In April 2018, a team of 11 women from both Europe and the Middle East will embark on an epic adventure to reach the North Pole in order highlight the impact of climate change while promoting unity and understanding between cultures.
The Women’s Euro-Arabian North Pole Expedition aims to raise awareness of climate change but also act as an inspiration to women around the globe, helping them to move beyond expectations and remove some of the barriers that exist between women from Western and Arabian cultures.
A diverse team
The expedition is being led by Felicity Aston MBE, a pioneer of polar exploration, who led the largest women’s expedition to ski to the South Pole and is also the first woman to ski solo across the Antarctic.
Accompanying her are a team from across Europe and the Middle East, whittled down from over 1000 applicants and made up of a mixture of backgrounds including teachers, scientists, journalists, mothers, wives, students, entrepreneurs, adventurers and financial officers.
Speaking about the expedition Felicity emphasised what the trip represents and its importance:
“The world is facing global problems, such as rapid environmental change, which ignore national borders and interests. We need to find solutions, and women have an important role to play in finding these solutions”
“My aim in creating this expedition is to address common preconceptions between women in Western and Arabic cultures and to provide some insight that could make a difference in the future.”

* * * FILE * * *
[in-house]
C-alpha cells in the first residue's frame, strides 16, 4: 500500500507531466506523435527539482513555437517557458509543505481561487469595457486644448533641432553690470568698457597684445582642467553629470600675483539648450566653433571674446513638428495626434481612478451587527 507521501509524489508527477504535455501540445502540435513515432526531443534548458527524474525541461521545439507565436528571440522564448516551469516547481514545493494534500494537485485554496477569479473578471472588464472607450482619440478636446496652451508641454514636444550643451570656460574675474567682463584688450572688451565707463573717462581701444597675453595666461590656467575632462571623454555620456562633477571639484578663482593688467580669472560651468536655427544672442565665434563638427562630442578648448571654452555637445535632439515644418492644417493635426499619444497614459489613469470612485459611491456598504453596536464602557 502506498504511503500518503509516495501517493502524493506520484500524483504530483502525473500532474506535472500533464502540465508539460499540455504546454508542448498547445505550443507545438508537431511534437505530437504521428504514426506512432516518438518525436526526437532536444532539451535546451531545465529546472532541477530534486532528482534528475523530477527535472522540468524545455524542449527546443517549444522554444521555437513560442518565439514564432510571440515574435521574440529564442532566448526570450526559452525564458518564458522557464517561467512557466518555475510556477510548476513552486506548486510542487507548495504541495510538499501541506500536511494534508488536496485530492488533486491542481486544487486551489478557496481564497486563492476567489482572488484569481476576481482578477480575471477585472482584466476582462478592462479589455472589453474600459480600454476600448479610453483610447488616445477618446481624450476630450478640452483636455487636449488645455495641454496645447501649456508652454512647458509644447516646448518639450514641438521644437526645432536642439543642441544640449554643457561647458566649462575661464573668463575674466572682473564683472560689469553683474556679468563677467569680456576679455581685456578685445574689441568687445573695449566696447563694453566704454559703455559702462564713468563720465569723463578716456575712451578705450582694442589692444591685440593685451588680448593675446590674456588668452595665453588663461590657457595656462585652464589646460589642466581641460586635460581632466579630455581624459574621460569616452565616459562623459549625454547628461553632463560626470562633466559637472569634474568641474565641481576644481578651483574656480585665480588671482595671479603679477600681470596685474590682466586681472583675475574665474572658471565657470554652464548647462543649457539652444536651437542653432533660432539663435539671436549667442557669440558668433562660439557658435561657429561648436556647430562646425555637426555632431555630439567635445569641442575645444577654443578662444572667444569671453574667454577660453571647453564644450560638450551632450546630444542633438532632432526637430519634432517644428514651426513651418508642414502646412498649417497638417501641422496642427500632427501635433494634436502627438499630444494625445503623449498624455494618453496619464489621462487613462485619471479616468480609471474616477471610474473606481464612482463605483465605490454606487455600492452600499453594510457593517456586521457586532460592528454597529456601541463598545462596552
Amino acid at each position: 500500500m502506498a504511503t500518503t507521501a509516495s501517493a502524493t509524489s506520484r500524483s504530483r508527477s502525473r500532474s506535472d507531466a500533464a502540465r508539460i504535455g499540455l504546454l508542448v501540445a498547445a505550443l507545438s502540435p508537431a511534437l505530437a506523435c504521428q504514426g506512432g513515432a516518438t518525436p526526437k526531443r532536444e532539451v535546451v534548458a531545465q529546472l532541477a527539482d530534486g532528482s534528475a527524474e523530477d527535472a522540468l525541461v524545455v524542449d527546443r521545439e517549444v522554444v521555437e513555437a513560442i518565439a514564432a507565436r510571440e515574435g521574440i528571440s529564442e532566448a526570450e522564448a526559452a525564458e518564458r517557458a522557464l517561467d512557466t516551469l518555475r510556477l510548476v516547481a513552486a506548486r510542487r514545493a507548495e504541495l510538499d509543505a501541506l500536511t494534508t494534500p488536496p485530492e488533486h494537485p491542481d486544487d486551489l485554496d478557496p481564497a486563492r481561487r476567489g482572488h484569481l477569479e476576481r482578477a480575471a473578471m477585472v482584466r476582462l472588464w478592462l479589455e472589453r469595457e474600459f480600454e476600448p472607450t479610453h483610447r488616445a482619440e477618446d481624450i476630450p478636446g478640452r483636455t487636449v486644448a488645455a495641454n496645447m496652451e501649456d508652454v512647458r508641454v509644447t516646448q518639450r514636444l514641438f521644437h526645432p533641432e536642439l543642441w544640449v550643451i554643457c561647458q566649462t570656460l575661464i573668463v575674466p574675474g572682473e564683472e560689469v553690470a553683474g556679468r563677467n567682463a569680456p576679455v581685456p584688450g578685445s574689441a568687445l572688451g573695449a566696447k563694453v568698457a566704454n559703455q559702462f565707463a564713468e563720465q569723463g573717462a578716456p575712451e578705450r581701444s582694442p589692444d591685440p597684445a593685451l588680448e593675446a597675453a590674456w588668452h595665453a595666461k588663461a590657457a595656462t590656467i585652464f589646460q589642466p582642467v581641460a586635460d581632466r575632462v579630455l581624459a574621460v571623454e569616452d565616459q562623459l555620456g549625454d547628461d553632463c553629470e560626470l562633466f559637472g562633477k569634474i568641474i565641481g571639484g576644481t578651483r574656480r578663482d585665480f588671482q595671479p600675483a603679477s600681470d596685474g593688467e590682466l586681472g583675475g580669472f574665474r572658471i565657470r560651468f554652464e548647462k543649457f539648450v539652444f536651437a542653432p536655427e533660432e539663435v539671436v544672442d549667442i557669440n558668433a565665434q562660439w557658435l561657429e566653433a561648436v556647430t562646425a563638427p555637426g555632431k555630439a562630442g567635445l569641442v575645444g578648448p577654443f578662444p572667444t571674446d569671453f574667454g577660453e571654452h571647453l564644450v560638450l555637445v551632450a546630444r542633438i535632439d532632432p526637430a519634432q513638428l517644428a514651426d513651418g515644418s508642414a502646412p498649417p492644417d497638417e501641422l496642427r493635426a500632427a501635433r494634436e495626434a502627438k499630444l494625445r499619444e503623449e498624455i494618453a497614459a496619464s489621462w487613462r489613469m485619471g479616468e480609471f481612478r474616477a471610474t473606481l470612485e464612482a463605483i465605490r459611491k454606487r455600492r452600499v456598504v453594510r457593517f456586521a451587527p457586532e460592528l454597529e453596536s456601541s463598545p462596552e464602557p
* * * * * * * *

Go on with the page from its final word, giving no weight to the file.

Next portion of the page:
Meanwhile, team member Susan Gallon emphasised the positive impact she believed the expedition could have on children and how they see women in society:
“The most important part of sharing this experience, for me, is to make children more curious, to expand their horizons and to embed at an early age a vision of empowered, adventurous women
What will the journey involve?
The journey itself is already a gruelling 100km, and that’s before you factor in the harsh environmental conditions.
The team will be making the journey by skiing over a constantly shifting ice pack. This movement in the ice actually means they could have to travel further, especially if the ice they are on moves further away from their destination when they stop to camp or rest.
Coupled with thin ice, extreme temperatures reaching as low as -40°C and polar bears this isn’t a trip for the faint hearted.
The team will be pulling all of their equipment behind them on sledges, this includes tents, provisions in the form of Summit to Eat adventure food and other important supplies.
Travelling from Longyearbyen, Svalbard in Norway the team will then journey to Barneo, a floating base camp located on the Arctic ice. From here they will begin their journey, aiming to reach the North Pole within 10 days.
The team will also be undertaking a number of scientific experiments in conjunction with the University of Northampton and the University of Strasbourg, helping to answer questions and provide valuable data on the impact of environmental extremes on the human body that will actually be used to aid in human spaceflight and interstellar travel.
Planning and training for the expedition is already well under way with team completing a cultural expeditions to Oman and Iceland, experiencing different environments and ways of life with another training expedition planned for Svaldbard prior to the group embarking on their adventure.
To find out more about the expedition, track the team’s progress and help with fundraising visit the Women’s Euro-Arabian North Pole Expedition website.